Inspiring female scientists

 

Marie Curie (1867-1934): Gave her life to research radioactivity

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Marie Curie, the Polish chemist and physicist, is perhaps the most famous female scientist of all time. Risking her life nearly every working day (although perhaps not aware of it), her groundbreaking research on radioactivity – including discovering the elements Radium and Polonium – earned Curie and her husband a Nobel Prize for Physics in 1903. She later became the first female teacher at the Sorbonne University in Paris and was awarded her second Nobel Prize, this time for Chemistry, in 1911. During the First World War, Curie led the radiology services for the Red Cross, setting up France’s first military radiology centre. Beyond her personal achievements, Marie Curie – or perhaps just the genius of the Curie household – might be credited with inspiring her eldest daughter, Irene, who was awarded her own Chemistry Nobel Prize in 1935.

 

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Rosalind Franklin (1920-1958): Helped discover the structure of DNA

In 1953, Francis Crick and James Watson became household names after announcing their discovery of the double-helix structure of DNA. But few had heard of the female researcher Rosalind Franklin. First at Cambridge University, and later at King’s College London, Rosalind became an expert in X-ray crystallography, and it is now thought that it was Franklin’s X-ray photographs that revealed the complicated structure to Crick and Watson. She was a passionate and dedicated scientist, still conducting research and publishing papers right up until her death in 1958, just before Crick and Watson were awarded the Nobel Prize for discovering DNA’s structure in 1962.

 

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Jocelyn Bell Burnell (1943-): Made the greatest astronomical discovery of the 20th century

Bell Burnell made one of the greatest astrophysical breakthroughs of the 20th century while still only a postgraduate student at Cambridge University. After analysing miles of printouts of astronomical data, she spotted an unusual signal that she could not explain. Despite Bell Burnell’s supervisors suggesting she ignore the anomaly, she persisted. The anomaly turned out to be the first ever detection of a pulsar – a fantastically dense and quickly spinning star made of neutrons. The discovery led to a Nobel Prize for her two supervisors, but not for Bell Burnell. However, refusing to be demoralised, she went on to become a Fellow of the Royal Society, a Dame, and the first female president of the Institute of Physics.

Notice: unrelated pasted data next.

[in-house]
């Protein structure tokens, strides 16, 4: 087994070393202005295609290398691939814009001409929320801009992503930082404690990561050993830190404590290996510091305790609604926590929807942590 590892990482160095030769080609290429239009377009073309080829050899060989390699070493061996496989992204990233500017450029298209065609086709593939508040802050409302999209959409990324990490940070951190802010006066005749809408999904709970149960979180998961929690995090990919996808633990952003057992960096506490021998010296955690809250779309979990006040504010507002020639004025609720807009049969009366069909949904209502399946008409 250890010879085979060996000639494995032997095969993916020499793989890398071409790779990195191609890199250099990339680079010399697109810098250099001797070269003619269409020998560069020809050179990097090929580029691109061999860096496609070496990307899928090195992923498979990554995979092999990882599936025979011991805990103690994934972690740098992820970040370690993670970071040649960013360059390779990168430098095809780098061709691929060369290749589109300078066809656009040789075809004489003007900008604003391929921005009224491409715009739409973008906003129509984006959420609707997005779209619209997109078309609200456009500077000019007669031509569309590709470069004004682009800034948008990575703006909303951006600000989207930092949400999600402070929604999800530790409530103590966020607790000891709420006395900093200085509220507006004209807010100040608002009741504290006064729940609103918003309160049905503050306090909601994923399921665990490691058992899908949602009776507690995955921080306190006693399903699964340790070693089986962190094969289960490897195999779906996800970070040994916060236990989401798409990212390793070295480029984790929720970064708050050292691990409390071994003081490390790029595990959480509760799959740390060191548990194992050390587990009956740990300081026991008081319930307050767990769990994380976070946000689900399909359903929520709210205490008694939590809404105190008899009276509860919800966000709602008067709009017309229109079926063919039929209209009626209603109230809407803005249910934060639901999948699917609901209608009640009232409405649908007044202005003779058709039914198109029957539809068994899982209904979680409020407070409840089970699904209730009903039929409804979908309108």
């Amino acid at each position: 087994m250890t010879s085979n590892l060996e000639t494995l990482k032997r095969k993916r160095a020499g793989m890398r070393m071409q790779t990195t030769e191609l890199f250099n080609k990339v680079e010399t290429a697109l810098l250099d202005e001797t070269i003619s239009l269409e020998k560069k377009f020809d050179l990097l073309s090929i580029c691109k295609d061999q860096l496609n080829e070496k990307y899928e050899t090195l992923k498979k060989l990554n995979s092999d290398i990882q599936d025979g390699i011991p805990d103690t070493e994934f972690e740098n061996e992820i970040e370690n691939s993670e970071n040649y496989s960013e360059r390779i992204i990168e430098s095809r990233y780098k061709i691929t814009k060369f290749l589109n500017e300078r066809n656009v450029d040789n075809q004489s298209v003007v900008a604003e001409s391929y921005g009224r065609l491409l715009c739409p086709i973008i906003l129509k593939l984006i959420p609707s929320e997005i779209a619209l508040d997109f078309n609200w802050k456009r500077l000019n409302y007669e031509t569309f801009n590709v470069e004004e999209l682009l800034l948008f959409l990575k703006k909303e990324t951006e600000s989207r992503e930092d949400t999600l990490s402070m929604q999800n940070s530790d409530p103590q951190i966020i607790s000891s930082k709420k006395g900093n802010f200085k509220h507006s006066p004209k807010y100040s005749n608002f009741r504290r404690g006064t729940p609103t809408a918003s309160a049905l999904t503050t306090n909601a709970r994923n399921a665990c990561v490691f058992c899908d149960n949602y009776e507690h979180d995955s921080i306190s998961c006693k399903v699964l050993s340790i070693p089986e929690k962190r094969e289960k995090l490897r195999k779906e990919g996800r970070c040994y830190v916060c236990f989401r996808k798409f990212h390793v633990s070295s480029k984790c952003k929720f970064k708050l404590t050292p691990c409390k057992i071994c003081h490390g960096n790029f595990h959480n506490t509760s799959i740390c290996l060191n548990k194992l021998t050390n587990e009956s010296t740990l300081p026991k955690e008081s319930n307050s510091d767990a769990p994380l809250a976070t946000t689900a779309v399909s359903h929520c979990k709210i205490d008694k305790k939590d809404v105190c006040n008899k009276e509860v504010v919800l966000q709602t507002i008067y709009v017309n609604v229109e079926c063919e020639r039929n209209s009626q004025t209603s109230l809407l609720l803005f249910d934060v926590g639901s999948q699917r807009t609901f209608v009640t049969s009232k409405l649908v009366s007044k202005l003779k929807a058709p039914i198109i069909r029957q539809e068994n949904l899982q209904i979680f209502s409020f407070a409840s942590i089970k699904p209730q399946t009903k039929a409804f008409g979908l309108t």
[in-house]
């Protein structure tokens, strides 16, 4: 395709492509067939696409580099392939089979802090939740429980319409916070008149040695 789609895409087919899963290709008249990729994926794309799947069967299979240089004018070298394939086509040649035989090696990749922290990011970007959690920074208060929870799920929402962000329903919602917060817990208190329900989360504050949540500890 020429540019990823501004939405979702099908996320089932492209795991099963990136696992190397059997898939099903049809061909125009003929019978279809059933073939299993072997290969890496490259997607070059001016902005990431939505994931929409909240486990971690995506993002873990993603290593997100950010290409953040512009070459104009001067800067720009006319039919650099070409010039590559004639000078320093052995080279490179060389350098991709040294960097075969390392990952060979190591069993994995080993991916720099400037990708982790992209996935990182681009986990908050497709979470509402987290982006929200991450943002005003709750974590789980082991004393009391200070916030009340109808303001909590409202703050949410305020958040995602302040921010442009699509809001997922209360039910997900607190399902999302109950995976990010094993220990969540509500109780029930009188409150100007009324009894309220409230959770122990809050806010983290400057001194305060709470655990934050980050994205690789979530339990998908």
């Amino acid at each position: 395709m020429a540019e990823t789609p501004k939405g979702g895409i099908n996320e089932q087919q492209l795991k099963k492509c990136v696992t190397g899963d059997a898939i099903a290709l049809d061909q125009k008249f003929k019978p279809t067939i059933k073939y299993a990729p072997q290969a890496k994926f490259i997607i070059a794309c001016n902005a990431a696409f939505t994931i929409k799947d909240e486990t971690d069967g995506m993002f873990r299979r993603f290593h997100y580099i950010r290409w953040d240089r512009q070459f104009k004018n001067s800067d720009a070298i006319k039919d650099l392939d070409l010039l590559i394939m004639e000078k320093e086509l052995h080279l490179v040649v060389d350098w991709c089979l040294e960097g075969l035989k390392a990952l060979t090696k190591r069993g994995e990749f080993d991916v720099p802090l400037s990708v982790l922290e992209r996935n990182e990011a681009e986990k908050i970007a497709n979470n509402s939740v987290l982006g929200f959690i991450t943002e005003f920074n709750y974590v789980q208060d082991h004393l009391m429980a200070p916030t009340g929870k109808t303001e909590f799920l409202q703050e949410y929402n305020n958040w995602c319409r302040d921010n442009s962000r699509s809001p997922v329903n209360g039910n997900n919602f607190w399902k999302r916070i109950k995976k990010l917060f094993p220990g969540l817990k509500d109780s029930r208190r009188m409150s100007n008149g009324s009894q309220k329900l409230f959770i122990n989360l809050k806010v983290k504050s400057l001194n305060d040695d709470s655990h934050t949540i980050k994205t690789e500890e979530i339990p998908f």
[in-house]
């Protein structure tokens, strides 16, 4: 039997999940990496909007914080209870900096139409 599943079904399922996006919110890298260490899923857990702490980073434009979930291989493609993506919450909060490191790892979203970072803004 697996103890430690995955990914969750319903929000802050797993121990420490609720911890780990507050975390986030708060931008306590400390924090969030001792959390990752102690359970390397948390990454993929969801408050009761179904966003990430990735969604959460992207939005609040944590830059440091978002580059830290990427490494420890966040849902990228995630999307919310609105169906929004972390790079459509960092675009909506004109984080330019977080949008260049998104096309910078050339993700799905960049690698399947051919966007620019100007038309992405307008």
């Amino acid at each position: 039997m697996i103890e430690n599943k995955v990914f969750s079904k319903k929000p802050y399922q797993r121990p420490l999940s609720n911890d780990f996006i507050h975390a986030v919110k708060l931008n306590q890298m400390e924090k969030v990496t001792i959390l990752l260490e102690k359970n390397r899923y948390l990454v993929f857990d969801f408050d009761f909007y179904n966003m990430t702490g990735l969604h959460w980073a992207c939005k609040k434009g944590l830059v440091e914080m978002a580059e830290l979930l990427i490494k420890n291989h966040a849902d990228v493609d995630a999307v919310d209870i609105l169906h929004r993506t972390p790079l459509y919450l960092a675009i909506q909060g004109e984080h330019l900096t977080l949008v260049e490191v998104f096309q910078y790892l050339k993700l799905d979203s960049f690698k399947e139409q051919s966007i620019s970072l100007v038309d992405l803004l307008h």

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Rita Levi-Montalcini (1909-2012): Built a secret laboratory in her bedroom

Born in Turin, Italy, to a painter and a mathematician, Rita Levi-Montalcini was determined to study medicine. However, soon after graduating from the University of Turin, the rise of Fascism in Italy forced her into hiding because of subsequent laws barring Jews from academic and professional careers. But Levi-Montalcini persevered and built a secret laboratory in her bedroom, using sewing needles and watchmaker’s tweezers, to investigate cell biology using chick embryos. Her later cell research in the US earned Levi-Montalcini a Nobel Prize in Medicine in 1986. She continued to be committed to her science, working for hours every day until her death in 2012, aged 103.

 

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Hypatia of Alexandria (c.355-415): One of the first female scientists

Hypatia was a Greek philosopher, and one of the first female scientists in recorded history. Following in her father’s footsteps, she became the world’s leading mathematician and astronomer: building on her father’s already detailed star charts, advancing work on geometry and fighting to preserve the Greeks’ strong scientific heritage in times of passionate religious conflict. It was Hypatia’s popularity as a teacher of philosophy that made her an enemy of some religious groups and eventually led to her brutal murder by a Christian mob. She has since become a powerful symbol for intellectual pursuit in the face of ignorance and prejudice.

 

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Ada Lovelace (1815-1852): The world’s first computer programmer

Born from a brief marriage between the poet Lord Byron and Annabella Milbanke, Lovelace was taken from her ‘eccentric’ father at a young age and encouraged by her mother to study mathematics – an extremely unusual pursuit for women at the time. However, Lovelace’s studies revealed her talent for logical subjects, and she is now known as ‘the world’s first computer programmer’, having invented a basic algorithm that worked much like modern computer codes. Not only that, she also predicted the importance and power of such machines in the future, at a time when her peers assumed the full potential for computers was basic algebra.

 

IMAGES: Wikipedia Commons, Jewish Chronicle Archive, Quadrennial Physics Congress, Alessandra Benedetti, BBC

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